During college, I worked two summers in the Piedmont of North Carolina, in Asheboro and nearby towns. I also worked up in Stokes County, north of Winston Salem. It was during those summers that I first became acquainted with the state's barbecue. It was different from that of my home state, Texas, but I found it to be outstanding.
I renewed my interest in this particular food a few years later when I took my first newspaper job, in the relative metropolis of Greensboro. Often a bunch of us, having sent the day's edition to the printer, would gather to go to lunch, and someone would suggest getting some 'cue--meaning, of course, barbecue--and off we'd go, to this place or that. Stamey's, still one of the best in the Old North State, was a frequent choice.
I ate a lot of 'cue back then, and have ordered lots of it during visits to the state since, mostly from Short Sugar's in Reidsville, my wife's hometown, where they still have curbside service. Unfortunately for my evidently abiding hunger for 'cue, I've worked for a quarter-century in the nation's capital, which fancies itself the world's most important city but where there is, to its deepening discredit, no real Tar Heel barbecue.
For those yet to take a bite, North Carolina barbecue is not just any kind of barbecue that happens to be served in North Carolina. It is a distinctive food--indeed, one of the country's greatest regional dishes. It is made from one and only one kind of meat, which is pork. And the way it is made is critical.
As explained in Holy Smoke, a comprehensive and entertaining exploration of the Tar Heel barbecue tradition, the whole hog or a shoulder (or a Boston Butt, to get really particular about it) is cooked for a very long time (usually overnight) at a low temperature (about the same as for boiling water). The heat and smoke come from a fire of hardwoods and coals. The pork is "sometimes basted and always served with a thin sauce" that is "at most only a slight variation on a traditional recipe including vinegar, red pepper, and maybe (or maybe not) tomato."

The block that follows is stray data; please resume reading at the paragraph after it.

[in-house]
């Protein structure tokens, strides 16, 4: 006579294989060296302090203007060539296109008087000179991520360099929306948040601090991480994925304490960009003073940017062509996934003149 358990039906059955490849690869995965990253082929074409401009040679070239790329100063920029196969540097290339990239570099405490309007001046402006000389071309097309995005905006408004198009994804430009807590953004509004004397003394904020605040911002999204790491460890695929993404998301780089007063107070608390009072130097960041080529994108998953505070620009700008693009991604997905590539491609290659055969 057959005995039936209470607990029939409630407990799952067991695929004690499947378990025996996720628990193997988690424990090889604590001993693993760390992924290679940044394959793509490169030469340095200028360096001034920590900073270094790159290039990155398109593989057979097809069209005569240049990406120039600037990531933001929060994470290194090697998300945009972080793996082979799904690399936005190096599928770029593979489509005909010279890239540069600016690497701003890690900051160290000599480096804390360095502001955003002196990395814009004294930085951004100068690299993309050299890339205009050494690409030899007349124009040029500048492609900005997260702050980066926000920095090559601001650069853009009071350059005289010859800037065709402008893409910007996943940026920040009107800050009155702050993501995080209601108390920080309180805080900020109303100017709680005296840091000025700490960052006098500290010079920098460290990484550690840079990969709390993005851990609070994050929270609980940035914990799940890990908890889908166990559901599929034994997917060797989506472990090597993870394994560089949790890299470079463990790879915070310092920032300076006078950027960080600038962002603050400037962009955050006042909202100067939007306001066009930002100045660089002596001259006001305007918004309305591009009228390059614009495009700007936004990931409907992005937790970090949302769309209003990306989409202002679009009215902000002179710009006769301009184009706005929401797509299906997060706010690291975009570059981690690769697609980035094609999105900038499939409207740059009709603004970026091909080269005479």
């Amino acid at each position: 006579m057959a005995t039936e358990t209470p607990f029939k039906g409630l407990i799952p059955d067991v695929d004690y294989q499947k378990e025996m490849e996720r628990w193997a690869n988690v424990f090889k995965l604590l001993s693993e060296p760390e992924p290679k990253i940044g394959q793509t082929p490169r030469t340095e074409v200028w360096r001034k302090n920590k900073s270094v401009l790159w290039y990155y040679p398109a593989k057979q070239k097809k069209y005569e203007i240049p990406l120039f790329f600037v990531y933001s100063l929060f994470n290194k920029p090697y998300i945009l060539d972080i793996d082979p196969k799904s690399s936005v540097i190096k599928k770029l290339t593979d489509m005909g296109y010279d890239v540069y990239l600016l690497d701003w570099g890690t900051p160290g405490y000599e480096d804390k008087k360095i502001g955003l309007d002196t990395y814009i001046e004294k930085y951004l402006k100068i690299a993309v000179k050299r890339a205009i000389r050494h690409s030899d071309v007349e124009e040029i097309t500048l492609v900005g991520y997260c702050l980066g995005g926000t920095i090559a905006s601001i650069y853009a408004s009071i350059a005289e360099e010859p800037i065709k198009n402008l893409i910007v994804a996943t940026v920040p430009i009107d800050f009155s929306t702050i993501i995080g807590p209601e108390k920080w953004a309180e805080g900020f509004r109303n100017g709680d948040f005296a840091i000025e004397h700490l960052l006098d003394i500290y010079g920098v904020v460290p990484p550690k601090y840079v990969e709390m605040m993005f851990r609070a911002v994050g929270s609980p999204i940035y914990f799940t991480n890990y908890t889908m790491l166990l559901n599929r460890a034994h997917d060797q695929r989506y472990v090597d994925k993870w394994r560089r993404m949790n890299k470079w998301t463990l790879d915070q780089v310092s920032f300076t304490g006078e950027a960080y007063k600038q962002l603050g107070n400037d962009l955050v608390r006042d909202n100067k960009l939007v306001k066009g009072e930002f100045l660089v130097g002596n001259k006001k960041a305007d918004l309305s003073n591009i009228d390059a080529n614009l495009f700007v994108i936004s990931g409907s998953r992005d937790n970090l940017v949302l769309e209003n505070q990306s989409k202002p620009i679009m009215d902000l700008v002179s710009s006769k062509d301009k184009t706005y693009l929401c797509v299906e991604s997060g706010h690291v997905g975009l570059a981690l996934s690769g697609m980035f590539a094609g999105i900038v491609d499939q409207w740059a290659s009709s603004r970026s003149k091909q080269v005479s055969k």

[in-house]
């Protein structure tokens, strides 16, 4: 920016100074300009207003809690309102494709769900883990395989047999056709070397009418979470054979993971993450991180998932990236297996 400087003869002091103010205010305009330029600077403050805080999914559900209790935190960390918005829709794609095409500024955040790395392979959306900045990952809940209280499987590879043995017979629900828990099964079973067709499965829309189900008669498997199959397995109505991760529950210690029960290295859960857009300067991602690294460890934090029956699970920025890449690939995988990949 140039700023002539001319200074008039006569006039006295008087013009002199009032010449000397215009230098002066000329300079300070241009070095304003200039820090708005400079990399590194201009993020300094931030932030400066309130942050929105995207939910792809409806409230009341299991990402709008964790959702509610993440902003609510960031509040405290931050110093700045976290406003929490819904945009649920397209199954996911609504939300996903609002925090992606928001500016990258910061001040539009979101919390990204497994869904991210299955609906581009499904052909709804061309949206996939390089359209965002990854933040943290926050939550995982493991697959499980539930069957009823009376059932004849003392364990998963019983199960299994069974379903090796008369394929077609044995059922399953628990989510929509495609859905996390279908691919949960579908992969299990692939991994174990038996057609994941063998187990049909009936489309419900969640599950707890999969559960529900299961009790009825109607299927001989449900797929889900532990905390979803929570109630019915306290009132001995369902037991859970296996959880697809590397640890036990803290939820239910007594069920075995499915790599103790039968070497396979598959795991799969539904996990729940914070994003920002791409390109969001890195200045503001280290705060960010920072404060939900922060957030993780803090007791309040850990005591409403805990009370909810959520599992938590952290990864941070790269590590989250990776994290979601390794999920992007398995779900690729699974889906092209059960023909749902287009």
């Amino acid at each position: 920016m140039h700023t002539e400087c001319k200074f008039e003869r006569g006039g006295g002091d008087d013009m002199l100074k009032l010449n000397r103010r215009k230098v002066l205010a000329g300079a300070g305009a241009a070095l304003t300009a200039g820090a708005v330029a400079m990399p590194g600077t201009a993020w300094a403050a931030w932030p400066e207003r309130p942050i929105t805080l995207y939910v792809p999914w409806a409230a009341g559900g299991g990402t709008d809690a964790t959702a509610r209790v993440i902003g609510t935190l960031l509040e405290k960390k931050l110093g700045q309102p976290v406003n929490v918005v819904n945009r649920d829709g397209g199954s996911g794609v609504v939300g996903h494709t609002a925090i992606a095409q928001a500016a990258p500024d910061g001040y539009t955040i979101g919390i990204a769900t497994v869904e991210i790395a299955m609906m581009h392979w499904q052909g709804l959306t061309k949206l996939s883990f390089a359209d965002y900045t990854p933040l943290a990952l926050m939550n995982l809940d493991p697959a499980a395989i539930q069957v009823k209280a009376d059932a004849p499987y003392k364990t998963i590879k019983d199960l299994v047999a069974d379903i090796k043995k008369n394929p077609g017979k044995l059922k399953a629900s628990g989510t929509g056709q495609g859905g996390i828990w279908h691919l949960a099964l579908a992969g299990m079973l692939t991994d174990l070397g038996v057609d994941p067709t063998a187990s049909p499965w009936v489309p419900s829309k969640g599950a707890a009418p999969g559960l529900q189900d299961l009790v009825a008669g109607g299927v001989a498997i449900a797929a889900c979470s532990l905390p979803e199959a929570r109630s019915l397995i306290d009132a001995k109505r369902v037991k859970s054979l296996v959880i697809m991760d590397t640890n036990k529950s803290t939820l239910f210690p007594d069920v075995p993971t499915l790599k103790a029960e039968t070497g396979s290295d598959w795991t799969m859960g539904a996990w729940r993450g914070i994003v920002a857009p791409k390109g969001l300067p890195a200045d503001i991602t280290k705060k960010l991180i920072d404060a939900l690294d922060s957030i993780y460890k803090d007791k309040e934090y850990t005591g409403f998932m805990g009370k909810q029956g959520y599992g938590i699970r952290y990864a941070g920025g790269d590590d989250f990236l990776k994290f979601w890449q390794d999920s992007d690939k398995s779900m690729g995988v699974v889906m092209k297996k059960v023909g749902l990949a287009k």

It depends on where you are in the state whether tomato is likely to be in that sauce or not. In eastern North Carolina, where Tar Heel barbecue originated, it is likely, and in the Piedmont (where I lived), it's not. There are strong opinions among 'cue lovers as to which sauce is better. Holy Smoke doesn't take sides but observes that pit masters throughout the state agree "that it's how you cook it, not what you put on it, that makes good barbecue."
The pit masters are right. They know that you have to position the meat above the pit or in the cooker in such a way that during those long hours of cooking it is constantly dripping fat upon the coals. An ugly sight for some, this drippety-drip-drip, but "grease hitting those coals," says one of the masters interviewed here (Wilber Shirley of Wilber's in Goldsboro, in eastern North Carolina), "makes the smoked flavor that you won't get any other way. You can't spray it on there, paint it on there, put it on there--that's the natural way to cook it to get the smoke taste." And that taste, he adds, is "what people in this area grew up accustomed to."
You can see why this book is titled Holy Smoke, since what makes for good barbecue is the smoke and thus the taste that comes from right cooking.